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Kelly as reliable as they come: Mackie

The star-studded Geelong side of the late naughties featured some unbelievable performers.

Think Gary Ablett, Joel Selwood, Jimmy Bartel, Matthew Scarlett, Steve Johnson, Corey Enright, Paul Chapman — the list goes on.

But there’s a player who is celebrating an impending milestone in Round 8 that was important to the Cats’ most dominant period, but perhaps not in the same exciting way as his other talented teammates.

Former Cat and now Bomber James Kelly will play his 300th game against his former club, a remarkable feat given he effectively retired at the end of the 2015 season.

Ex-teammate Andrew Mackie, who played alongside Kelly in three premierships, was unusually tight-lipped about pumping up this weekend’s rival.

“Now let’s not get too lovey-dovey with this,” Mackie told

“But as a teammate, you always knew what you were going to get from him. He was as good as anyone at that.

“When things seemed to be getting tougher on the field, he always stepped up. We were lucky enough to play in some pretty big games and to have a player as reliable as him was almost a luxury.”

There’s two sides of Kelly, who’s now 33 years old and playing his 16th season at the top level.

There’s the hard-at-it, competitive soon-to-be 300-gamer whose accolades include an All-Australian selection in 2011, and the guy who fancies himself as a bit of joker.

On the serious side, Mackie said Kelly was as head strong as they come.

“He was never shy to have his say, whether it was in a serious moment or when having a joke around. He never backed out of having something to say.

“He’s super competitive. You don’t get to 300 games without being competitive. He always wanted to get the best out of himself and he judged himself pretty harshly on that, too.”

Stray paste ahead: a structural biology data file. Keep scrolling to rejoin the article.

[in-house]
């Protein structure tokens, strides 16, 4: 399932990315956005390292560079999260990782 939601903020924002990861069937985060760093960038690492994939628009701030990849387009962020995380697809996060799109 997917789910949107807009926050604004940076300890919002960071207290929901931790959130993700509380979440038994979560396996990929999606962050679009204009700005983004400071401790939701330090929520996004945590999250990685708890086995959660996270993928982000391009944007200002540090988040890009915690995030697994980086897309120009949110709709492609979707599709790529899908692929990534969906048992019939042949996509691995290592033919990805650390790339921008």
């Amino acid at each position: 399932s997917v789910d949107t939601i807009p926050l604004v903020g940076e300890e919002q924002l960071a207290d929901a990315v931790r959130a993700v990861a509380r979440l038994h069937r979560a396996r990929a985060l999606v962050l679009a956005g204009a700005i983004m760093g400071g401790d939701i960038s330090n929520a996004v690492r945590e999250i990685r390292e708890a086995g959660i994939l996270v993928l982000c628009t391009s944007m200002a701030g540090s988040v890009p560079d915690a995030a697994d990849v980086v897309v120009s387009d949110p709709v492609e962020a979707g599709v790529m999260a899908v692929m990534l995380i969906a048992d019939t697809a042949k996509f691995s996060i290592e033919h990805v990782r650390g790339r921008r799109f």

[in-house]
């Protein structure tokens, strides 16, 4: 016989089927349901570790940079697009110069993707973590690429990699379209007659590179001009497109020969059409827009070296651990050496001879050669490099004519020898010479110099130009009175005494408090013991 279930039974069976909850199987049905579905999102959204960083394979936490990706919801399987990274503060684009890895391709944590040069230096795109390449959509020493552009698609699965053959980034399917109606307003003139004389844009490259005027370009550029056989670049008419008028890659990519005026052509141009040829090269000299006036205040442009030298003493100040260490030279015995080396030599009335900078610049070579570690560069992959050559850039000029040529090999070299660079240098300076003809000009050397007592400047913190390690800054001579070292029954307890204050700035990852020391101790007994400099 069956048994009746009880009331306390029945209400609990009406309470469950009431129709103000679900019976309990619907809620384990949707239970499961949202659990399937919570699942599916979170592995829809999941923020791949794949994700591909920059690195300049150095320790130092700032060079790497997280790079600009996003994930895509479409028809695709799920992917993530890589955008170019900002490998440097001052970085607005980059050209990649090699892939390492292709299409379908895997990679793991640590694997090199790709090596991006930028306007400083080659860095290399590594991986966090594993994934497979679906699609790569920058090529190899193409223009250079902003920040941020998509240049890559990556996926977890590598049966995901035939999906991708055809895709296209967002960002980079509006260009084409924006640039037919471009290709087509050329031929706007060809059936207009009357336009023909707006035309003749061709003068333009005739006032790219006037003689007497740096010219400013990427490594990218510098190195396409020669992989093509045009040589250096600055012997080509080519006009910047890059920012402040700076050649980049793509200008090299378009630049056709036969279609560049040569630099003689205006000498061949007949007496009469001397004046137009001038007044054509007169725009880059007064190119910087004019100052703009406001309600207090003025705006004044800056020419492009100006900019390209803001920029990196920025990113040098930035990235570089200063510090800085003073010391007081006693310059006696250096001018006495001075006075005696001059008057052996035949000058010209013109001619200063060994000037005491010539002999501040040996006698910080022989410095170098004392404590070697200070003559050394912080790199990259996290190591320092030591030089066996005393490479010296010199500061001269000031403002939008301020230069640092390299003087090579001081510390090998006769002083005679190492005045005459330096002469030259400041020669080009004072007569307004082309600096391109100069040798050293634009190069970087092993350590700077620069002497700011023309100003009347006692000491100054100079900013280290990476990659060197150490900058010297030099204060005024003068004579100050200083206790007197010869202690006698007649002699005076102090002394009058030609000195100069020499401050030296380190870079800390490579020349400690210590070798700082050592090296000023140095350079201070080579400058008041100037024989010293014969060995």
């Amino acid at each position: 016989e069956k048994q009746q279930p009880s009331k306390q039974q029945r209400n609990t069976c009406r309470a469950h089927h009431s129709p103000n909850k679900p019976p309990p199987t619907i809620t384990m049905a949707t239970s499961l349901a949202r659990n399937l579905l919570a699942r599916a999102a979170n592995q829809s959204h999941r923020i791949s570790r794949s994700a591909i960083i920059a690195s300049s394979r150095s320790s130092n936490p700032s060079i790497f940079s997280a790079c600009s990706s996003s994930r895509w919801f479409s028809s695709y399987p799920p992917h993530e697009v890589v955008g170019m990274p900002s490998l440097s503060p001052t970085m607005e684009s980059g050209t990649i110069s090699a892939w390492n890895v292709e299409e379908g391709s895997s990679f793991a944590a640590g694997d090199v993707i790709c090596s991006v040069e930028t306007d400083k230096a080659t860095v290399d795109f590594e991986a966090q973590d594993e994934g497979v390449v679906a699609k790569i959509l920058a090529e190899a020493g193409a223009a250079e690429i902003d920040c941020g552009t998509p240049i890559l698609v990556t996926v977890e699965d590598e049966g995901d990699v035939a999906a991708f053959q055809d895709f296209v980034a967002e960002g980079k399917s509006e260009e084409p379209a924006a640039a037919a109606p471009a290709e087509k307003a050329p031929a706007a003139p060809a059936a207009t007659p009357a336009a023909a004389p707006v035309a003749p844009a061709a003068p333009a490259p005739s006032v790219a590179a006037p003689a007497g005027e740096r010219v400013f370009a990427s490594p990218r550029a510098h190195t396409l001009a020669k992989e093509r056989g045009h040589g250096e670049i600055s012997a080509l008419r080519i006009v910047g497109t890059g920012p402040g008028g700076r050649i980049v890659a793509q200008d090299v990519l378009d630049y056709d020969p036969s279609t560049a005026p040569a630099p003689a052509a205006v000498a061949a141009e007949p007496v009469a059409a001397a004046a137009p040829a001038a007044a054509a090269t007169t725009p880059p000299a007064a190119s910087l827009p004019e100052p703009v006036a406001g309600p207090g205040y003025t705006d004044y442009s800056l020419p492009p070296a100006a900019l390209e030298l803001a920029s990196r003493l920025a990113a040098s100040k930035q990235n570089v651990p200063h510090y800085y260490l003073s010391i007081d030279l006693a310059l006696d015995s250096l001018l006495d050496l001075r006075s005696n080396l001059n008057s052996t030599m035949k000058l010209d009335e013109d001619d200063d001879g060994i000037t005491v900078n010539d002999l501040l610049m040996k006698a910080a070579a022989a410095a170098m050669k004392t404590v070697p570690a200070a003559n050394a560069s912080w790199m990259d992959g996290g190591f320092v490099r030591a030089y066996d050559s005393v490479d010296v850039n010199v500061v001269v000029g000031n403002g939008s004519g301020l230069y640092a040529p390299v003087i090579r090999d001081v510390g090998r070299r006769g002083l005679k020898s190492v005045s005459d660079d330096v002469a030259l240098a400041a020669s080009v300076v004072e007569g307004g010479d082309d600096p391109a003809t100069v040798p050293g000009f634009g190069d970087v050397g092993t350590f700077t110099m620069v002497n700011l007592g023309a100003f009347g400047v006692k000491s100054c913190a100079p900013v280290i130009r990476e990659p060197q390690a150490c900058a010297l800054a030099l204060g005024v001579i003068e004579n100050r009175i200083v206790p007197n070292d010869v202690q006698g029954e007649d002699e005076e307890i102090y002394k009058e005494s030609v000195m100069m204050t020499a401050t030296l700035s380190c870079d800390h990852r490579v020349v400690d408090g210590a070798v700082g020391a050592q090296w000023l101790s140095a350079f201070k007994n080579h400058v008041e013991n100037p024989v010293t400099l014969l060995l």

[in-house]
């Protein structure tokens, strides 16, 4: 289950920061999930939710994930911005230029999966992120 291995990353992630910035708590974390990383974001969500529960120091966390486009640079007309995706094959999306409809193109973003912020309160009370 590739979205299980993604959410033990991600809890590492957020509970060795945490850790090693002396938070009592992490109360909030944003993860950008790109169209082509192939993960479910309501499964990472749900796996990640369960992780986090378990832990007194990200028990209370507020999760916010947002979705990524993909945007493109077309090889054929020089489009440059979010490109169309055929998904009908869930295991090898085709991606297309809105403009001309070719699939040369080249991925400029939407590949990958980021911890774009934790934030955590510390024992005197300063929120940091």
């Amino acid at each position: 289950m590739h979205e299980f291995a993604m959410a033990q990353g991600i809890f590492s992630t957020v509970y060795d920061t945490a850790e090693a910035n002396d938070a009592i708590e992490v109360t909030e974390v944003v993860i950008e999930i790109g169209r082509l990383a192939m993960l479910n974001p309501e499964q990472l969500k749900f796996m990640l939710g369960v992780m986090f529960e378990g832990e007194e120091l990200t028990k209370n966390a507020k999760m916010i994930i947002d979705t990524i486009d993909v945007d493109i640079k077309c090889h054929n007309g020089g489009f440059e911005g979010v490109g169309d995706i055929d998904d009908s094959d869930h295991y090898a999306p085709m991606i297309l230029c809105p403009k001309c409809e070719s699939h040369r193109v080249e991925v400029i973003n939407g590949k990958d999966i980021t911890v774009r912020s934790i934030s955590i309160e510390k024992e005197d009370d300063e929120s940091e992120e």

Then there’s the Kelly character away from the field, which is one Mackie strongly relates to.

“It’s much talked about that he’s always enjoyed the light-hearted side of footy when he gets the chance,” Mackie added.

“But he’d always get serious when it came time to get down to work and he’d be the first to flick that switch. Catch him after a few beers, though, and a different character altogether comes out.”

Kelly was recruited by the Cats with pick 17 in a draft that is often rated as the best the AFL has seen.

The 2001 draft was a decent one for Geelong, with Kelly making his way to Kardinia Park alongside Jimmy Bartel, Steve Johnson and Gary Ablett.

He had a solid mop of curly hair then, and Mackie believes that’s probably the biggest physiological change to take place over the course of Kelly’s storied career.

“There was obviously a lot of physical change, he was fighting the hair scenario for a while along with a few of our teammates and Gazza was the same.

“They tried to go with the long hair to cover up the bald bits but time eventually caught up with them. Now he’s not doing too much on top.”

In recent times, Kelly has become an important part of the Bombers’ defensive unit and also made a name for himself as one of the more entertaining players on social media.

Always one to express poignant opinions online, Kelly may not be as funny as he likes to think.

“He actually rates himself as a pretty funny man and the jury is out on that,” Mackie joked.

“He has a certain clientele that he can play up to and he knows when he can get a cheap laugh.”